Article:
Interpreting the Tariff-Growth Correlation of the Late Nineteenth Century
Recent research has documented a positive relationship between tariffs and growth in the late nineteenth century. Such a correlation does not establish a causal relationship between tariffs and growth, but it is tempting to view the correlation as constituting evidence that protectionist or inward-oriented trade strategies were successful during this period. This paper argues that such a conclusion is unwarranted and that the tariff-growth correlation should be interpreted with care. First, several individual country experiences in the late nineteenth century are not consistent with the view that import substitution promoted growth. For example, the two most rapidly expanding, high tariff countries of the period Argentina and Canada grew because capital imports helped stimulate export-led growth in agricultural staples products, not because of protectionist trade policies. Second, most land-abundant countries (such as Argentina and Canada) imposed high tariffs to raise government revenue, and revenue tariffs have a different structure than protective tariffs. The fact that labor-scarce, land-abundant countries had a high potential for growth and also tended to impose high revenue-generating tariffs confounds the inference that high tariffs were responsible for their strong economic performance during this period.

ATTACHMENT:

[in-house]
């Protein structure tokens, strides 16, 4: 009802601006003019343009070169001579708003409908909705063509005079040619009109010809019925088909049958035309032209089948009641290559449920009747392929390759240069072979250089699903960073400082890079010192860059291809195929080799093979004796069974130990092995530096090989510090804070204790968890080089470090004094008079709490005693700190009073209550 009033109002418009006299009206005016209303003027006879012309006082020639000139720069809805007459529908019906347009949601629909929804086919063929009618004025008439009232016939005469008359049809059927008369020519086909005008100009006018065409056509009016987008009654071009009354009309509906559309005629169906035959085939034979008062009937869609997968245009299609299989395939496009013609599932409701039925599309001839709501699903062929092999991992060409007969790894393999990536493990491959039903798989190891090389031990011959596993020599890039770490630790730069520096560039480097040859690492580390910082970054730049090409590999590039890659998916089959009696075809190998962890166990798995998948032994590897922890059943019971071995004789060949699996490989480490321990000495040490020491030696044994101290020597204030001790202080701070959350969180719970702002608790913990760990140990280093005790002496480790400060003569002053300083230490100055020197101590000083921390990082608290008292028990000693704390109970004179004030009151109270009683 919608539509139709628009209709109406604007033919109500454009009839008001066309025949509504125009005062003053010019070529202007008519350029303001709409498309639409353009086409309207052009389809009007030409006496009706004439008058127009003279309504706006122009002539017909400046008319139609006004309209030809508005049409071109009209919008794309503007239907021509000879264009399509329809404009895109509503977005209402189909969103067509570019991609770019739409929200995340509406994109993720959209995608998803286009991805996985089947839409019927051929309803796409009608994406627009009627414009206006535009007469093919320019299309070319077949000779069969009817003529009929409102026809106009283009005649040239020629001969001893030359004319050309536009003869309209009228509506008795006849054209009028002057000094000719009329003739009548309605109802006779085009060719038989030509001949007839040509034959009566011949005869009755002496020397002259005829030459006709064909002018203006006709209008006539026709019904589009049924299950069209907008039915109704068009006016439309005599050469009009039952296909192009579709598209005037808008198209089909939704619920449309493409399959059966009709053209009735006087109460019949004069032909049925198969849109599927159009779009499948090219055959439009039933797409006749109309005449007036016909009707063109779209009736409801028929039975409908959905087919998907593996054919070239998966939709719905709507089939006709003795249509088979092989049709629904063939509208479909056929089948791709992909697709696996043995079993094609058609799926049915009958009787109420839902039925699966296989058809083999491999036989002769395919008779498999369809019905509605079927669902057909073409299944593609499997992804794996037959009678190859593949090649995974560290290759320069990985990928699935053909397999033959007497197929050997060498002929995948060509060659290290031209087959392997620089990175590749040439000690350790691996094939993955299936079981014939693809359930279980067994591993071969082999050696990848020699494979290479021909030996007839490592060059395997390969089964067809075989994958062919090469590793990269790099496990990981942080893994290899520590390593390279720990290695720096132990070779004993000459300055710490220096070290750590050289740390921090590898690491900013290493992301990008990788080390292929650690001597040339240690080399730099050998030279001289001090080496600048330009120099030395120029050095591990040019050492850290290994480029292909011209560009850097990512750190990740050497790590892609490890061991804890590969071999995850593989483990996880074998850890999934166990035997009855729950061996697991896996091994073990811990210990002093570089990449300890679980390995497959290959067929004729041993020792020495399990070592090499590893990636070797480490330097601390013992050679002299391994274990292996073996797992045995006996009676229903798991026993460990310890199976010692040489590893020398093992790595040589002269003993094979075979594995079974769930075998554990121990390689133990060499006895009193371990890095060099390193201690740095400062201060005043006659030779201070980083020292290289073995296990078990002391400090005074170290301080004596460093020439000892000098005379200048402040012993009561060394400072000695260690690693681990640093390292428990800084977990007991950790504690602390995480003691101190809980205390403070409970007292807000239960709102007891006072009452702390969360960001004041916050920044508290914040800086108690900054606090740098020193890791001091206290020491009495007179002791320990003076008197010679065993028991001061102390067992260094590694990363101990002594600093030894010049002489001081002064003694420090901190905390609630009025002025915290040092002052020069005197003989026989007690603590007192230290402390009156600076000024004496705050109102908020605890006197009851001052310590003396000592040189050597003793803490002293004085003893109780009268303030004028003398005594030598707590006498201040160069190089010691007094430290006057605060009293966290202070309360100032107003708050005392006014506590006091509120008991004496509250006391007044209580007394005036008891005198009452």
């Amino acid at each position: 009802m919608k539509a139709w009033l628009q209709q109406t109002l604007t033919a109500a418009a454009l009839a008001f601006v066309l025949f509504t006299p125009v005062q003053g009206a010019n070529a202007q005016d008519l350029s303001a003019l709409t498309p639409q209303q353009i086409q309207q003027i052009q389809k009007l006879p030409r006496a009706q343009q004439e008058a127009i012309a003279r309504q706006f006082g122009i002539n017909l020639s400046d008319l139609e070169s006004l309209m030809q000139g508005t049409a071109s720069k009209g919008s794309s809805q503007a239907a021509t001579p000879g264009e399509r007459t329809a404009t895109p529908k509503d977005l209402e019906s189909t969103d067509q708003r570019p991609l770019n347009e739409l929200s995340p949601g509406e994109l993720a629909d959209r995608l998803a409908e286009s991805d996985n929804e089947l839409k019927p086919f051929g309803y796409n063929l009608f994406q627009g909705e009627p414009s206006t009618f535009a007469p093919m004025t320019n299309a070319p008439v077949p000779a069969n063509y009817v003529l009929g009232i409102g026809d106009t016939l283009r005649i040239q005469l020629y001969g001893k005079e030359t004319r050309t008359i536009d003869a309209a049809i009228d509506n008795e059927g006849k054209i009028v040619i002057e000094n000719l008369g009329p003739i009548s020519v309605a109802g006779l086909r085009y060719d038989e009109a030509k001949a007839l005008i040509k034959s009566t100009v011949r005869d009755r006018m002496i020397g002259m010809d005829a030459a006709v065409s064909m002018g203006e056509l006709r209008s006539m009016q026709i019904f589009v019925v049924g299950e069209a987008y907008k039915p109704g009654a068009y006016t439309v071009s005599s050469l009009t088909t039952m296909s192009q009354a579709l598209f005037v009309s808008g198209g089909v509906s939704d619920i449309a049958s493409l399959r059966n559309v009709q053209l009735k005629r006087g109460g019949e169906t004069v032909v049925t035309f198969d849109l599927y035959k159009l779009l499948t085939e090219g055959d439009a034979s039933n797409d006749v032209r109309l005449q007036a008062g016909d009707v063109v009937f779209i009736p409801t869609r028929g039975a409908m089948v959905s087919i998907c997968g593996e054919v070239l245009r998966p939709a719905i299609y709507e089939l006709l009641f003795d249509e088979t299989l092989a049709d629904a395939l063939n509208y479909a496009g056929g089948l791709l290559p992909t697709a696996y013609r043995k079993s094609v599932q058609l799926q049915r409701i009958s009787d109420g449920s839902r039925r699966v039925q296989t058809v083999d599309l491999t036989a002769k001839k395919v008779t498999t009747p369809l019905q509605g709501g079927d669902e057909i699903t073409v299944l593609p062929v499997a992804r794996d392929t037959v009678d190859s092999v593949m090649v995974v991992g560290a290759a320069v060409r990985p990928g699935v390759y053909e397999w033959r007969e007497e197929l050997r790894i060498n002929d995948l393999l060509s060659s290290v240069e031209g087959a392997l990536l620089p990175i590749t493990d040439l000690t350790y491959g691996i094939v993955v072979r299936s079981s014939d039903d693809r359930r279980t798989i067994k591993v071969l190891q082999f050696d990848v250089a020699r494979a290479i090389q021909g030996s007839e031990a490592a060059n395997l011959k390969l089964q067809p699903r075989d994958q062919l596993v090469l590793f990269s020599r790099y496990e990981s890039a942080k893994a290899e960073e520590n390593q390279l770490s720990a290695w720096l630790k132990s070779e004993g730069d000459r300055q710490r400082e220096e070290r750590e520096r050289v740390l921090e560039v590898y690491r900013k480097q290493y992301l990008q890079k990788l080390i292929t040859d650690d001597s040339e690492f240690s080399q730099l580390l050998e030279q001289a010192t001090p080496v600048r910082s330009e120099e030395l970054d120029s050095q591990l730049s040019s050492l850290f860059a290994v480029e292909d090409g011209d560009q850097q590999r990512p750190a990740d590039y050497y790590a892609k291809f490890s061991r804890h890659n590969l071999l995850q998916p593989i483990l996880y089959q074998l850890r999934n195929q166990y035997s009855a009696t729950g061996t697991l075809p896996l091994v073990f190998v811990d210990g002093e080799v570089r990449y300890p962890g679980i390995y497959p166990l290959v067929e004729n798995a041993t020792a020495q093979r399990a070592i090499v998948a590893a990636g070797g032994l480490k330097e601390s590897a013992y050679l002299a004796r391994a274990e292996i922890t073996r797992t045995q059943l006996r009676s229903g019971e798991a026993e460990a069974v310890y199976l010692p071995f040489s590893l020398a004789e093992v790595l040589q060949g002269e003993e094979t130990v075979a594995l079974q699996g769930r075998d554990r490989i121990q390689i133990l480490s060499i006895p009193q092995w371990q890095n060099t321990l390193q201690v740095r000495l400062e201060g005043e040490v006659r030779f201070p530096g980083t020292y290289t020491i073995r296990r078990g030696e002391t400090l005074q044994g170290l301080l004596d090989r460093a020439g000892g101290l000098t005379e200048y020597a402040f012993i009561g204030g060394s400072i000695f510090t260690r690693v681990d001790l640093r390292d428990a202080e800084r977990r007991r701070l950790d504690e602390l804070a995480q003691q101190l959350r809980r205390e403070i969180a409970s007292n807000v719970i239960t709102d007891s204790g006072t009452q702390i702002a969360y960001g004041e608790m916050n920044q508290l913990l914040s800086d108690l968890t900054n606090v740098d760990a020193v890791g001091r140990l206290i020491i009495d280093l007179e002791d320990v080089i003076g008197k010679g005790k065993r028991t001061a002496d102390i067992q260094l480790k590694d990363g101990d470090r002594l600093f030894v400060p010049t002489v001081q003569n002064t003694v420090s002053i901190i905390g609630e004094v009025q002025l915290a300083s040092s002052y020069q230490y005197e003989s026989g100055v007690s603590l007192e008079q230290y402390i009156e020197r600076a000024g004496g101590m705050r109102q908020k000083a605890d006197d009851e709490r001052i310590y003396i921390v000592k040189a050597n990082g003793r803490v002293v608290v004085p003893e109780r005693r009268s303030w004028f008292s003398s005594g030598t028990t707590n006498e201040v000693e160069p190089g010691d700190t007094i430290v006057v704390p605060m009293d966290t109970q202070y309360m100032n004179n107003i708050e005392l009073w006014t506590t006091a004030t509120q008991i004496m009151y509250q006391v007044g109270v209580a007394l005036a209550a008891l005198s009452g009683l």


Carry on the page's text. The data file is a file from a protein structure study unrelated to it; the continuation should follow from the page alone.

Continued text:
|Date of creation:||Jan 2002|
|Date of revision:|
|Publication status:||published as Irwin, Douglas A. "Interpreting The Tariff-Growth Correlation Of The Late 19th Century," American Economic Review, 2002, v92(2,May), 165-169.|
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Royal Economic Society, vol. 110(463), pages 456-83, April.
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